The writers expanded our original idea in endlessly inventive ways. Some of my most enjoyable days were spent in the writer’s room of The Office US watching a gang of brilliant minds pin-balling funny ideas around. I grew up in awe of US sitcoms like MASH, Roseanne and Friends, so one of my proudest achievements was seeing the American version take its place in the NBC pantheon.
After the success of The Office, we met stars who were fans and decided to exploit them for our own amusement. Originally we thought it would be funny just to have Kate Winslet or Samuel L Jackson wandering around in the background, never speaking, as though they were extras in our sitcom. Then we came to our senses and realised it’s madness to have Kate Winslet on set and not give her any lines.
There were endless highlights making Extras, including
co-writing a song with David Bowie.
Return to Radio
I love radio, so in 2007 I began hosting a music show on BBC6Music. I recruited some of my old university cronies and it was basically an excuse for a Sunday social. Listeners were generally enthusiastic. Here’s one of my treasured fan letters:
My father had worked for an insurance company in the 1970s and that became a jumping off point for this feel-good comedy-drama written and directed by Ricky and I. Set in a small town in 1973, it’s about three young mates drifting through life fighting, drinking and chasing girls. We wanted to capture some of the spirit of those classic 1960s British New Wave movies and romanticise the England we remember from our childhoods.
I hadn’t heard of the video game Portal when I agreed to be the voice of Wheatley the robot in the sequel, Portal 2. The game was a huge success and I won some awards – and developed an entirely new fan base of video game enthusiasts, who are deeply passionate and paint me pictures or even knit me toys of the character.
An Idiot Abroad
After making a series of record-breaking podcasts and audiobooks with Karl Pilkington, Ricky and I launched him into people’s homes with a TV travelogue called An Idiot Abroad. Karl left his comfort zone and reluctantly agreed to visit the wonders of the world or check things off his bucket list.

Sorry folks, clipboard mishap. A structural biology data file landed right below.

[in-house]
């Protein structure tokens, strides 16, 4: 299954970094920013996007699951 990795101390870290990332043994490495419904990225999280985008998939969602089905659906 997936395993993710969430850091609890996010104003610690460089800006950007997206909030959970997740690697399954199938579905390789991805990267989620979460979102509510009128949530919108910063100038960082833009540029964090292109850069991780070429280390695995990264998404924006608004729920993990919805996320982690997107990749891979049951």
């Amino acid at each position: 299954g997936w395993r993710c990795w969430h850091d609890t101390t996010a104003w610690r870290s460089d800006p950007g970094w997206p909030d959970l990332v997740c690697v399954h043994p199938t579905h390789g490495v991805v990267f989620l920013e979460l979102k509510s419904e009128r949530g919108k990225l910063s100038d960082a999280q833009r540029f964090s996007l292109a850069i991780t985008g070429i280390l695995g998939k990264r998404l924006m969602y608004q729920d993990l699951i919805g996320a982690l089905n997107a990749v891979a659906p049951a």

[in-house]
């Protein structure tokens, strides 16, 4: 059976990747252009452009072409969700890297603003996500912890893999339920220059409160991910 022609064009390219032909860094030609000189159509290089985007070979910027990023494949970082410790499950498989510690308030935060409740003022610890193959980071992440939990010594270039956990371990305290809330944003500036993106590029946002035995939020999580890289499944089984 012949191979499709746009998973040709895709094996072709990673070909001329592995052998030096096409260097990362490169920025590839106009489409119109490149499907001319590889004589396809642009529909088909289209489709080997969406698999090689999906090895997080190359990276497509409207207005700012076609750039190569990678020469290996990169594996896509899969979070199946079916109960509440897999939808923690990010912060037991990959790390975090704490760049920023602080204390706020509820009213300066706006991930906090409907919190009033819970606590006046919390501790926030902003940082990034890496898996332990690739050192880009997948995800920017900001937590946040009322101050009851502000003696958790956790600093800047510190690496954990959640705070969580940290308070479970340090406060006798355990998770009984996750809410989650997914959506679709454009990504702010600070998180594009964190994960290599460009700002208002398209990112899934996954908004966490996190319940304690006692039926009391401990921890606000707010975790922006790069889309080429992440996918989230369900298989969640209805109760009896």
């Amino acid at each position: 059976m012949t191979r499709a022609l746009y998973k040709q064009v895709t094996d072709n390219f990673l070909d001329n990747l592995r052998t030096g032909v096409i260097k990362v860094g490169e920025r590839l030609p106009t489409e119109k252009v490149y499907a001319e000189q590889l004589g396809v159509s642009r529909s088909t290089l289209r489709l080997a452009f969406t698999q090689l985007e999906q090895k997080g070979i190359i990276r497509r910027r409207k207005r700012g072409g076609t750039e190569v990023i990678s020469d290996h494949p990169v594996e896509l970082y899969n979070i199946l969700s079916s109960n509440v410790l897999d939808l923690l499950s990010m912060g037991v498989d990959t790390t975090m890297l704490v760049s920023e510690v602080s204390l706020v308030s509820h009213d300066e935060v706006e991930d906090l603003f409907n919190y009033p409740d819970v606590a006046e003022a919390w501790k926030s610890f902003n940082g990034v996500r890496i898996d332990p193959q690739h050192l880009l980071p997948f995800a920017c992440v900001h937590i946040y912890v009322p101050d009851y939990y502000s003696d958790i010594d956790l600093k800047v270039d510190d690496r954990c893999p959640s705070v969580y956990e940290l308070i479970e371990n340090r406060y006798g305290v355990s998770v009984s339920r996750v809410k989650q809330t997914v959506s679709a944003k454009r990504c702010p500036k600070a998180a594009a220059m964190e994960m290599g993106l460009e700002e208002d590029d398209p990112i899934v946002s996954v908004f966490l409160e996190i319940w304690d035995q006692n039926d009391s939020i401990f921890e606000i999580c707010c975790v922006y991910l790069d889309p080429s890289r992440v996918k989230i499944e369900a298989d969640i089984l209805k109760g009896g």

Described by some bloke in The Guardian as “ball-achingly dull” and by everyone else as absolutely hilarious, An Idiot Abroad features Karl reacting with total honesty to things like the Taj Mahal or the Great Wall of China. As Karl says, “It’s not the ‘great’ wall of China. It’s an alright wall. It’s the ‘Alright Wall of China.’”
Life's too Short
Warwick Davis wanted to do a show about little people. Once we’d heard his true-life stories about the difficulties of being 1.07m tall, we jumped on board. Warwick is a great actor and fantastic physical comedian and he did all his own stunts and pratfalls. Once again we somehow managed to attract big name stars to humiliate themselves. What is wrong with these people?
Back to Stand up
I’d given up stand-up years before but I woke up one day and the itch was back. I had unfinished business with live performance, so I started building an act from scratch. That’s hard to do when you’re already well known - it’s tough to experiment in the spotlight – but I’ve now performed my Hello Ladies show over 100 times across the world, from Hammersmith to Helsinki, Sydney to San Francisco.
HBO asked me to turn the stand-up into a sitcom and so I became Stuart Pritchard, a web-designer relocated to Los Angeles, looking for love and trying to ingratiate himself with the beautiful people. I’ve acted alongside many great people over the years but I’ve never felt better chemistry than with this cast: Christine Woods, Nate Torrence, Kevin Weisman and Kyle Mooney.